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December 15, 2016
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December 3, 2003
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November 20, 1968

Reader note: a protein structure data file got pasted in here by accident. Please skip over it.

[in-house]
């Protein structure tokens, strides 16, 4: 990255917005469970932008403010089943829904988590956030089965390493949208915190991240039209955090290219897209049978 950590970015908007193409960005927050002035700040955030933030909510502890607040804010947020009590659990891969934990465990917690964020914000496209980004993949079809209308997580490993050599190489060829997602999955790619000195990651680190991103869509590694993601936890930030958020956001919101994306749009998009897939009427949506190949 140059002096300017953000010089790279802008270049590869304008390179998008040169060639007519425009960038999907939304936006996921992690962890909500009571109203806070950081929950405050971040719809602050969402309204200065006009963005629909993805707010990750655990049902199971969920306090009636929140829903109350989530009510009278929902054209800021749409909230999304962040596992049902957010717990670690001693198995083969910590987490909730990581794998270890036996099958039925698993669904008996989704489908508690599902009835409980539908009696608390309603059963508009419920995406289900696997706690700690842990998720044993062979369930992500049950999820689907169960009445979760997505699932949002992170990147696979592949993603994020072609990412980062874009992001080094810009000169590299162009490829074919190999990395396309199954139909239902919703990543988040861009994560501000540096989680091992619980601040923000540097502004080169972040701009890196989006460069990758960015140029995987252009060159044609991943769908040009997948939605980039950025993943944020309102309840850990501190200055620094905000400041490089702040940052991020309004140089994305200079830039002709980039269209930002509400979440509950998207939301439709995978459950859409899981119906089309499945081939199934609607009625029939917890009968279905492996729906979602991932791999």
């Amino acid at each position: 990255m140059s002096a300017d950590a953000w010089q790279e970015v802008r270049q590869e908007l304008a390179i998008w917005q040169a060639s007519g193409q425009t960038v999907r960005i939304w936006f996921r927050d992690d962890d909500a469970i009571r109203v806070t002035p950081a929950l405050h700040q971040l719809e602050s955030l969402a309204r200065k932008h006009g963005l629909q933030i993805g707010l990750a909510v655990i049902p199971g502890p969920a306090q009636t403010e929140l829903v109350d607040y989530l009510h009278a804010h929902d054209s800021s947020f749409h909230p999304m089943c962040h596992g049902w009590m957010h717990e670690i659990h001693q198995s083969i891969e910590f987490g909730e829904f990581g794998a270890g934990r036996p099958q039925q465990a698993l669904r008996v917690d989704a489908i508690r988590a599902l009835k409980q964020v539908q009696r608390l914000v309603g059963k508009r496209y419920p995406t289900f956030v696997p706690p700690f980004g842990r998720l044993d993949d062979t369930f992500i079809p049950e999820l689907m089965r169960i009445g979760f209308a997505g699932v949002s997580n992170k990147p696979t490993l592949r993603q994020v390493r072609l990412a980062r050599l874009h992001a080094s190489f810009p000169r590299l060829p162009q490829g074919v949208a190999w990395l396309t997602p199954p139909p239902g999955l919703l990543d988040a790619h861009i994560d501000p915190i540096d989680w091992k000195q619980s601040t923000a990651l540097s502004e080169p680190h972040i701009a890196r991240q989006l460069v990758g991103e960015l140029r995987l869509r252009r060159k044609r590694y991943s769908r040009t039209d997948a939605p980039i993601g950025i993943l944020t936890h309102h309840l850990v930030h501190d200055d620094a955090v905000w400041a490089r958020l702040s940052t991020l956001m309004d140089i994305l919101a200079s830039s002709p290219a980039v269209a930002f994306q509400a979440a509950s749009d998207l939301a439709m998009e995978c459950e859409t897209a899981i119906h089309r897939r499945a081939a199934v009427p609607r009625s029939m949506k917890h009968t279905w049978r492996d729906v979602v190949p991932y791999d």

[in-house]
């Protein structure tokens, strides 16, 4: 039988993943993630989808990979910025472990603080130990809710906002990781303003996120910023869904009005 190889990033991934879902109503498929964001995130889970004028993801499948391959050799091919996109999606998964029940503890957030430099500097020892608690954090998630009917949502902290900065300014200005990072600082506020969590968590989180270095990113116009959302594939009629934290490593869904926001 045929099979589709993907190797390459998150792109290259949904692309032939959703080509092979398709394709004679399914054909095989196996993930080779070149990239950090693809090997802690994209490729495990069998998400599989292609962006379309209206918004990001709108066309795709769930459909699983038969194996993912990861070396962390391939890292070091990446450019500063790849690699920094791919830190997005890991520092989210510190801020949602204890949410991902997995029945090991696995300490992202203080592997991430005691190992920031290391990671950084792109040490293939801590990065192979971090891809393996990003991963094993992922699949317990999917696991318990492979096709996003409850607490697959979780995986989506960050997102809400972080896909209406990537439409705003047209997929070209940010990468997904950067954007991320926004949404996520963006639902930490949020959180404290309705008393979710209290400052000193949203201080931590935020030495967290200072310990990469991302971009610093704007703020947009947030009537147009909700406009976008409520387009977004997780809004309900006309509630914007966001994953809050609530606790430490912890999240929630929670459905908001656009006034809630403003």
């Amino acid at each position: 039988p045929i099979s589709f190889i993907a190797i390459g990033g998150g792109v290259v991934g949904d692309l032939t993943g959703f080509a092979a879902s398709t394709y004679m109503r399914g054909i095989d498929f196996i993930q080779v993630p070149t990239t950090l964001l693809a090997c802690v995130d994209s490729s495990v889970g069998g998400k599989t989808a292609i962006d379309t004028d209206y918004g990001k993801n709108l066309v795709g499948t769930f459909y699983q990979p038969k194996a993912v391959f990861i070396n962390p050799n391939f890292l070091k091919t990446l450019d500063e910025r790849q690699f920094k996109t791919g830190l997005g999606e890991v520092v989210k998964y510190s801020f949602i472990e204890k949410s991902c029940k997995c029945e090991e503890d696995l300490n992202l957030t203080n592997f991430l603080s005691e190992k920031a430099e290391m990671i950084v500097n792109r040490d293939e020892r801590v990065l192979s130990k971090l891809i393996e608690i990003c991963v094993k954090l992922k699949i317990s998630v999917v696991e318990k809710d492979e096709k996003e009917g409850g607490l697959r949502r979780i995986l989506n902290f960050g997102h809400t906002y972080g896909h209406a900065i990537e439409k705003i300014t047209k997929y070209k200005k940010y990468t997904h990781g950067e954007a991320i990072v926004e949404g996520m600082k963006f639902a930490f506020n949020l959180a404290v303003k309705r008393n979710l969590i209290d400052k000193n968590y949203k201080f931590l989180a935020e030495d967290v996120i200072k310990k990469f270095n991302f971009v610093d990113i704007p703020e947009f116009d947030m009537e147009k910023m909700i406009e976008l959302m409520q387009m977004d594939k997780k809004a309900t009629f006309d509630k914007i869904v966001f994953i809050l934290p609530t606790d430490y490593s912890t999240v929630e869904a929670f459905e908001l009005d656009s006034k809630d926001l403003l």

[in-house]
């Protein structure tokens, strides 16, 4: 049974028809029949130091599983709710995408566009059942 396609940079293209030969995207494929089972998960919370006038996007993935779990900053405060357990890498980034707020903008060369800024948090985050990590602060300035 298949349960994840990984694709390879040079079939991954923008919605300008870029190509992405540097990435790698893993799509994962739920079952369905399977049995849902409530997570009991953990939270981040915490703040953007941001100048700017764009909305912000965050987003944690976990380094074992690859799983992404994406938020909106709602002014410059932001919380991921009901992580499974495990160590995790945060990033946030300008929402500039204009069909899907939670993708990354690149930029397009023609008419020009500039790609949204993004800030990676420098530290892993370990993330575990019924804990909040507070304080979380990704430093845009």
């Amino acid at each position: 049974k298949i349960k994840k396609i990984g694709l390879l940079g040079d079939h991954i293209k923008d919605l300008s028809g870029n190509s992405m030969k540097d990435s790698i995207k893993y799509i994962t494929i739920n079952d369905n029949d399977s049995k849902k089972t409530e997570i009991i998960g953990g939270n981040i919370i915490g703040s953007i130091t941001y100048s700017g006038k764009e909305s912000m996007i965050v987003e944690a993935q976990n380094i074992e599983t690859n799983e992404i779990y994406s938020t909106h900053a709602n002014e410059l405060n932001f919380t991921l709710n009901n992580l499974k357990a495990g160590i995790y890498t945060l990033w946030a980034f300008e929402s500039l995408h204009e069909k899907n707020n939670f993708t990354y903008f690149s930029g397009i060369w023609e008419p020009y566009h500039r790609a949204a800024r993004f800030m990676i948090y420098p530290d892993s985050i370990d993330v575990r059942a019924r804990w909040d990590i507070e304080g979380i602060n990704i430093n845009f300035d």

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Approved For Release 2004/01/15: CIA-RDP79T00975AO1260seaof) cp 6,$ 25X1 DIRECTORATE OF INTELLIGENCE Central Intelligence Bulletin Secret 50 State Dept. review completed 20 November 1968 Approved For Release 2004/01/15 : CIA-RDP79T00975AO12600030001-8 25X1 Approved For Release 2004/01/15 : CIA-RDP79T00975AO12600030001-8 Approved For Release 2004/01/15 : CIA-RDP79T00975AO12600030001-8 Approved For Release 2004/0'SIRl-'bP79T00975A012600030001-8 No. 0318/68 20 November 1968 Central Intelligence Bulletin CONTENTS Vietnam: Situation report. (Page 1) France: The heavy outflow of French reserves in- dicates that confidence in the franc has not been restored. (Page 2) Italy: The government's resignation lends urgency to negotiations for a new coalition. (Page 3) Japan: Negotiations on Okinawa reversion may be affected by yesterday's B-52 crash. (Page 4) Mali: Army elements are moving to consolidate their takeover of the government. (Page 5) Hungary-USSR: The two countries have signed a new cultural and scientific"agreement. (Page 7) Venezuela: Terrorists (Page 9) Chile: Student elections (Page 9) Approved For Release 2004/01,%INCR4~HJDP79T00975A012600030001-8 Approved For Release 2004/01 T -i4DP79T00975A012600030001-8 NORTH''. .VIETNAM Tay Ninth BINM PtiuOc TUY CAMBODIA a Nang Qpang Ngai DUANC SOUTH VIETNAM I MILES Approved For Release 2004/01 $CV/4IlbP79T00975A012600030001-8 Approved For Release 2004/01 `.'~h~-RDP79T00975A012600030001-8 [Vietnam: Communist forces renewed their shell- ing of the Da Nang area on 18-19 November and mounted a strong ground attack in the Mekong Delta. In the delta action, a South Vietnamese Regional Force compound near the capital of Vinh Binh Province was attacked by two enemy companies. Casualties to the garrison's seven defending companies included 30 killed and 23 wounded. In addition, 21 civilian de- pendents were killed and 30 were wounded. The attackers lost only two killed. In the Da Nang area, allied military installa- tions again came under enemy rocket and mortar fire on 19 November. Casualties and materiel damage were light, however. Elsewhere, two district towns in the delta and one in northern I Corps were among the tar- gets hit by mortar attacks. Enemy troop movements continue to be observed southwest of Da Nang; allied artillery fire killed 48 North Vietnamese regulars in this area on 18 No- vember. These movements lend support to reports that further heavy attacks are planned in the coastal low- lands of Quang Nam Province. the initial phase ot the Communists' winter-spring cam- paign in Quang Nam began on 10 November and will con- tinue through 20 December. The major objectives of this phase reportedly include small-scale sabotage and infantry attacks against strategic areas adja- cent to Da Nang, coupled with intensified guerrilla activities within the city itself. If these actions are successful, they will be followed by major ground attacks by forces of the Communists' Front 4 command and the North Vietnamese 2nd Division. 20 Nov 68 Central Intelligence Bulletin 25X1 25X1 Approved For Release 2004/0~/jj pDP79T00975A012600030001-8 Approved For Release 2004/01_A~-~DP79T00975A012600030001-8 I France: Yesterday's heavy outflow of reserves indicates that the remedial measures announced on Monday have not restored confidence in the franc. By the time the exchanges closed yesterday, French reserves probably had fallen another $300 million to about $3.2 billion. This is more than 50 percent below the $6.9 billion level of 1 May 1968. France's stated intention to reduce budgetary expenditures and to tighten credit are more likely to be effective in the long run than to have a deci- sive short-term impact. Speculators are aware that France cannot stand the heavy drain of the past week for much longer. Decisive action to halt the out- flow by devaluation will have to be taken well before reserves disappear. In a related development, a spokesman for West Germany reaffirmed his government's determination not to revalue the mark upward. Instead, it was an- nounced that new tax measures, designed to reduce the German trade surplus, would be taken. New leg- islation to be discussed by the Bundesrat (upper house) tomorrow probably will include imposition of an export tax and reduction of the "value-added tax" presently levied on most German imports. These measures would weaken Germany's strong competitive position in the long run. It is doubt- ful, however, that they will be interpreted as de- cisive steps by the foreign exchange markets. As long as speculators can continue borrowing to buy marks and sell francs, the pressure on the French currency is likely to.continue to be very heavy, Central Intelligence Bulletin 25X1 Approved For Release 2004/01/15 : CIA-RDP79T00975AO12600030001-8 SECRET Approved For Release 2004/0 ? & - DP79T00975A012600030001-8 Italy: The government's resignation yesterday lends urgency to negotiations for a new triparty coalition. Both the Christian Democratic and the Socialist parties have minority factions dissatisfied with the party leadership, however, and this complicates the problem of forming such a coalition. About 20 per- cent of the Christian Democrats' ruling National Council are members of the left-wing faction. The dissident left-wing and centrist factions of the So- cialist Party hold 47 percent of the positions on their party's central committee. All these factions are reported to be planning to work together and may prove to be a major hazard to the negotiations. Should the negotiations not lead to a reconsti- tution of the old coalition, the outcome might be another interim government, without Socialist par- ticipation, pending a congress of the Christian Dem- ocratic Party planned for early next year. Leading candidates to replace caretaker Prime Minister Leone are Christian Democratic leaders of long standing. Treasury Minister Colombo and party secretary Mariano Rumor are among the most likely. Priority items for a new government program are likely to be labor problems and educational reforms. Central Intelligence Bulletin Approved For Release 2004/0'REGFJ1-'bP79T00975A012600030001-8 Approved For Release 2004/01/15 : CIA-RDP79T00975A012600030001-8 SECRET Japan: Yesterday's crash of a B-52 bomber in Okinawa could have important repercussions on Tokyo's negotiations with the US on the reversion problem. Although Okinawan property damage and personnel injuries were slight, the incident is being sensa- tionalized in the Japanese press, making it difficult for the Foreign Office to hold to its initial low-key expression of concern to the US Embassy. The issue is clearly susceptible to exploitation by leftist demonstrators both in Japan and Okinawa. Furthermore, the crash will generate additional opposition pres- sure on the government to seek removal of the bombers and to stiffen Japan's approach to the reversion question. Prime Minister Sato, who will. seek a third term as the ruling Liberal Democratic Party's president on 27 November, will now come under renewed pressure to take a firm stand with the US on the postreversion status of the bases on the island. Up to this point, he has avoided committing himself on this question. In contrast, his two party challengers, Miki and Maeo, advocate the same restrictions that now apply to bases in Japan--prior consultation on use of bases and no storage of nuclear weapons. Sato's re-election does not appear to be in serious jeopardy, however. Since the arrival of B-52s last February, their presence has been continuously criticized by the Okinawan news media, the public, and all elements in the political. spectrum. Chobyo Yara, the leftist chief executive - elect, has reiterated in the wake of the crash that he will. press the US military ad- ministration for removal of the bombers, 20 Nov 68 Central Intelligence Bulletin 25X1 Approved For Release 2004/01/15 : CIA-RDP79T00975A012600030001-8 SECRET Approved For Release 2004/OriY! ct A=R DP79T00975AO12600030001-8 [Mali: Army elements that yesterday proclaimed the overthrow of the radical regime of President Mo- dibo Keita are trying to consolidate their position.. The swift and well-executed coup has met with little or no resistance. Participating units, in- cluding US-trained paratroops, control all strategic points in Bamako and have effectively neutralized the main camp there of the Popular Militia, the para- military arm of Mali's single party. It is not yet clear whether all upcountry army garrisons have joined in the coup. 25X1 There are unconfirmed reports tha some cabinet ministers and left-wing militants in the party have been arrested. Although all the prime movers behind the coup are not yet known, a heretofore obscure lieutenant, Moussa Traore, seems to be a key figure. He has an- nounced over Radio Mali that a "Military Committee of National Liberation" has been established to ex- ercise government powers. Intense friction between the army and the militia was probably an important factor in the decision of the officers to move against the regime. The army has resented the increased authority given the militia ever since the regime took on a more rigidly left-wing cast in the summer of 1967. in addition, discontent with the Keita regime has,increased generally be- cause of the troubled state of the economy and dif- ferences between militants and moderates over whether Mali should maintain its revolutionary socialist course or pursue more pragmatic policies. 25X1 Central Intelligence Bulletin Approved For Release 2004/RDP79T00975A012600030001-8 25X1 Approved For Release 2004/01/15 : CIA-RDP79T00975AO12600030001-8 Approved For Release 2004/01/15 : CIA-RDP79T00975AO12600030001-8 Approved For Release 2004/65'E='RDP79T00975A012600030001-8 Hungary-USSR: The two governments have concluded an agreement that will bind Hungarian cultural and scientific life more closely to that of the USSR. Hungarian publicity for the accord, which was signed by Soviet Foreign Minister Gromyko and Hun- garian Culture Minister Ilkuq suggests that Budapest believes it has won an important acknowledgement of equality. Although the text of the agreement is not available, it appears to contain several firsts, in- cluding provisions for joint scientific research, joint book publishing, joint theatrical projects, and cooperation in the training of educational special- ists. An unprecedented clause calls for Hungarians to scrutinize with a view to correction the USSR's text- books on Hungary and vice versa. The Soviets agreed to loosen their controls over exchange visits, al- lowing for private initiative on the part of individ- uals from each side. After years of literary pirating, the USSR also agreed to copyright arrangements. The Soviets extracted a price. The agreement calls for coordination of the positions of the cul- tural delegations of both countries at international cultural and scientific conferences and in similar multinational organizations. If the Soviets live up to the accord, however, it will in time probably help to lessen Hungarian resentment over some of the inequities in their country's relationship with the Soviet Union. 20 Nov 68 Central Intelligence Bulletin 7 25X1 Approved For Release 2004/@`'I k RDP79T00975A012600030001-8 25X1 Approved For Release 2004/01/15 : CIA-RDP79T00975AO12600030001-8 Approved For Release 2004/01/15 : CIA-RDP79T00975AO12600030001-8 Approved For Release 2004/0J 0 4)J i DP79T00975A012600030001-8 NOTES Venezuela: Terrorists attempted to assassinate a Venezuelan Army general on 17 November. The in- cident took place in western Venezuela in an area frequented by Douglas Bravo's Armed Forces of National Liberation. At about the same time, another group attacked the general's home. No injuries were re- ported in either incident, but the attacks are likely to reinforce doubts of military leaders over the wis- dom of the government's current amnesty programs. Security measures will probably be tightened in prep- aration for the general election on 1 December, but Communist extremists are likely to make additional terrorist attacks. Chile: Student elections at two important uni- versities have continued for the most part the polit- ical alignments previously in effect. At the presti- gious University of Chile, the Christian Democratic students maintained their control of the student federation, but extremists of both the left and the right increased their representation on the executive committee. At the University of Concepcion, the ex- treme leftists retained control of the executive com- mittee of the student federation. Following the an- nouncement of the results in Concepcion, the students attacked the USIS office in a "victory celebration," causing extensive damage. 25X1 25X1 25X1 Central Intelligence Bulletin Approved For Release 2004/01S 1i6f)P79T00975A012600030001-8 oroved For Release 2004/01/15 : CIA-RDP79T00975A012600030001-8 SecroA Secret Approved For Release 2004/01/15 : CIA-RDP79T00975AO12600030001-8